spit and image » spitting image
Originally entered by xerby, who commented:
Just a phrase, “spitting image”, I’d heard for about forty years. And then one day someone on the radio said “spit and image” which immediately made more sense to me. In the first we could easily visualize a boy picking up his father’s bad habits(spitting…like mothers don’t spit), or if you’ve ever seen a boy walking with his dad you’d see the same gait(as well as image). In the second instance, “spit” infers a more visceral, biological, connection.
And, of course, the visual “image” stays as part of the phrase.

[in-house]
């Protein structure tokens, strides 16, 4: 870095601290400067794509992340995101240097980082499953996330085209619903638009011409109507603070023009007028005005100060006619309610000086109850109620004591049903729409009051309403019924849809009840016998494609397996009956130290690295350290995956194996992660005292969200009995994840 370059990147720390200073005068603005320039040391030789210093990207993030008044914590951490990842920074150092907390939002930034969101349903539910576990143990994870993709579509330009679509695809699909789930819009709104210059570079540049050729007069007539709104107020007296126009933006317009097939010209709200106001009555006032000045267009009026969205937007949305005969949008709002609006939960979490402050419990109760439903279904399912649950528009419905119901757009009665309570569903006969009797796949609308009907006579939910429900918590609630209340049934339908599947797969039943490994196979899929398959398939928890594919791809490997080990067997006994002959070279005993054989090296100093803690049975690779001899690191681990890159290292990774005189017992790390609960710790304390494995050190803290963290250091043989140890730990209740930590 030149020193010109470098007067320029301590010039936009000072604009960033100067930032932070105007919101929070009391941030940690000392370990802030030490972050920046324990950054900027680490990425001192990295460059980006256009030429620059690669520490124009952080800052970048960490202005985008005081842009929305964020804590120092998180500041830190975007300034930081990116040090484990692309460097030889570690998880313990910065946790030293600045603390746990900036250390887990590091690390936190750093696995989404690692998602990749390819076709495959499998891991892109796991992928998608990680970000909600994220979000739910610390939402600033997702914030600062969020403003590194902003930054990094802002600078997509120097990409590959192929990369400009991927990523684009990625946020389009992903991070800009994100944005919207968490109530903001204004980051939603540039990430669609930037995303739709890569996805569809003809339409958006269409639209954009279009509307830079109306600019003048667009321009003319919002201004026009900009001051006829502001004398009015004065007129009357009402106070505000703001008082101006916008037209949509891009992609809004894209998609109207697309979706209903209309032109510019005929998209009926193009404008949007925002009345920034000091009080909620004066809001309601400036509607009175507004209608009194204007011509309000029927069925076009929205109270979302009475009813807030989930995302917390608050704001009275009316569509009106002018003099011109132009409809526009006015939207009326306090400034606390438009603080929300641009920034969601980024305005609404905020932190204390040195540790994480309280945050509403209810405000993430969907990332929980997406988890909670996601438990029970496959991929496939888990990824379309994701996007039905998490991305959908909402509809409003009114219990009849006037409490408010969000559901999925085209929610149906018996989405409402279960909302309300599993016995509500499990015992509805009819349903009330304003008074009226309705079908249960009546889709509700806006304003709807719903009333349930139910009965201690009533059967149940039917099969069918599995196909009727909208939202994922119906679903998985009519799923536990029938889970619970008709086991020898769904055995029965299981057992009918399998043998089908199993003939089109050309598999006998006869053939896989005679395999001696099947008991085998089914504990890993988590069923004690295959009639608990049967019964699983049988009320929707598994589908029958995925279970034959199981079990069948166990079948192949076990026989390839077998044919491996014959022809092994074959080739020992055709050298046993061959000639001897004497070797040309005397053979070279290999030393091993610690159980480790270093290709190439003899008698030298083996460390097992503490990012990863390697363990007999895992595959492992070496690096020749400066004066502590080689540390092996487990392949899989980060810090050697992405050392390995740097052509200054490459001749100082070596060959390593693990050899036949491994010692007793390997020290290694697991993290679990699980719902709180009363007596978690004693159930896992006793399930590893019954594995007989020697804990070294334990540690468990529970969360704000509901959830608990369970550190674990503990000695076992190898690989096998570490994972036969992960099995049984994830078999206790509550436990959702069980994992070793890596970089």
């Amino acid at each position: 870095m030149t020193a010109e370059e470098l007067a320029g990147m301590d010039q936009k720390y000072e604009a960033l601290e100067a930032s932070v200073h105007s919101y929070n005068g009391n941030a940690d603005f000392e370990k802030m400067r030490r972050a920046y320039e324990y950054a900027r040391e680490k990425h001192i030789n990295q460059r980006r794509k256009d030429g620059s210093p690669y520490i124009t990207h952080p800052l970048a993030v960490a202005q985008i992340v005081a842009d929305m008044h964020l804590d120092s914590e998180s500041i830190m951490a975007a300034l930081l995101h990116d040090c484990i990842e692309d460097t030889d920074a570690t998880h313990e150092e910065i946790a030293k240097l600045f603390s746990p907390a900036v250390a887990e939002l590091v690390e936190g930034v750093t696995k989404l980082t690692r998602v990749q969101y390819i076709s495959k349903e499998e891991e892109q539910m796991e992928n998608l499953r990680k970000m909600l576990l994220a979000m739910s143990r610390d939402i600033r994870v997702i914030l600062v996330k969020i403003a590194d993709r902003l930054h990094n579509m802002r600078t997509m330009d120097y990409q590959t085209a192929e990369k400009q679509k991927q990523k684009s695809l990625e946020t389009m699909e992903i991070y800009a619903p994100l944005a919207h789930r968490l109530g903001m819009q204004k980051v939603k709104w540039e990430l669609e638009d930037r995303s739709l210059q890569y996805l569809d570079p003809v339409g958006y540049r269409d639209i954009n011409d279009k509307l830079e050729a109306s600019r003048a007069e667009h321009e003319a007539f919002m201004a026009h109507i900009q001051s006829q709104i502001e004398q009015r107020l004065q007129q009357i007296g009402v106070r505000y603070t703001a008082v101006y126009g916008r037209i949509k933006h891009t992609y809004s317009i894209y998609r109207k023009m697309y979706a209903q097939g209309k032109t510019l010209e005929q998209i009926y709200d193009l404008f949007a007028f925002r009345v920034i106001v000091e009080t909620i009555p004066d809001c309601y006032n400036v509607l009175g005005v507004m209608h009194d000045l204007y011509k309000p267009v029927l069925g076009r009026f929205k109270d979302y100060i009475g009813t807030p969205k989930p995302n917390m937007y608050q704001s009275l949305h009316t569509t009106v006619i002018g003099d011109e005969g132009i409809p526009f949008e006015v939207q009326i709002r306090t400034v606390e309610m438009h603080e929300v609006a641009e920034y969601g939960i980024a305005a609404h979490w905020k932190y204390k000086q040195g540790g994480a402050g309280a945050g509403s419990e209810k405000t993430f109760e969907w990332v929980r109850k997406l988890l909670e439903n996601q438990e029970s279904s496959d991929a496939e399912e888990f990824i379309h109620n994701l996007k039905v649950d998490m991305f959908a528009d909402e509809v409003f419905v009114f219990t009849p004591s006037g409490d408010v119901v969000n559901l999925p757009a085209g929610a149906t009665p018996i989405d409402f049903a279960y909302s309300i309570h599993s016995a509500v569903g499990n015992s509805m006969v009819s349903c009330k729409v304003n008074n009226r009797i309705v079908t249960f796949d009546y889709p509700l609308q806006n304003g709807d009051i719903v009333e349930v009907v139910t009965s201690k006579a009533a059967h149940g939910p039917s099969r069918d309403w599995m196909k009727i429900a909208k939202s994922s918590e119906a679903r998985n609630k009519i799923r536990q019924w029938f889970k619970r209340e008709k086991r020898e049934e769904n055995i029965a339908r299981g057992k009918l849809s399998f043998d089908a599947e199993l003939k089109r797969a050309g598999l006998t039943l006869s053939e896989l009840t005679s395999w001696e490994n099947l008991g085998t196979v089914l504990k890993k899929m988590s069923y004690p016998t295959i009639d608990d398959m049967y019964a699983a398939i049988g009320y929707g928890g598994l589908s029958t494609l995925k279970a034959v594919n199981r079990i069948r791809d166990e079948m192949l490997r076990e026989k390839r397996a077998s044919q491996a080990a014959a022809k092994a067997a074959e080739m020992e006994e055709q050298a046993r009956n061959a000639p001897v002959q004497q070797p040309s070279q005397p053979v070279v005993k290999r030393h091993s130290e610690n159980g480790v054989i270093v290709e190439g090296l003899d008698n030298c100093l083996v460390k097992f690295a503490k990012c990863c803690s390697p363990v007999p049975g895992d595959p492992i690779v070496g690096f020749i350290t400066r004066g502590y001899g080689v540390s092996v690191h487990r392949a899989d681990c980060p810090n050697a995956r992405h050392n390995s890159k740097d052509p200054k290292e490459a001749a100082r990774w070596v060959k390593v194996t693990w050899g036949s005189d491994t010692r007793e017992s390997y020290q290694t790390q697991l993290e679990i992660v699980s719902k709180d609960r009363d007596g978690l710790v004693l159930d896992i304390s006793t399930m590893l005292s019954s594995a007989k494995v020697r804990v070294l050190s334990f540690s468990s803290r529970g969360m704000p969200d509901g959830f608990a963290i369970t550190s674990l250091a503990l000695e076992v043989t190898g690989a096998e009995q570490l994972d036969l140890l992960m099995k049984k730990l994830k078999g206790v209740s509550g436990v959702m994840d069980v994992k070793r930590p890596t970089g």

Most major dictionaries report that _spitting image_ is an alteration of _spit and image_. In an article in American Speech, however, Larry Horn argues that the expression was originally _spitten image_ (_spitten_ being a now-archaic dialectal form of the past participle of _spit_), and that both _spit and image_ and _spitting image_ are later reinterpretations. (The _American Speech_ link requires a subscription to Project Muse — see also Michael Quinion’s summary at World Wide Words).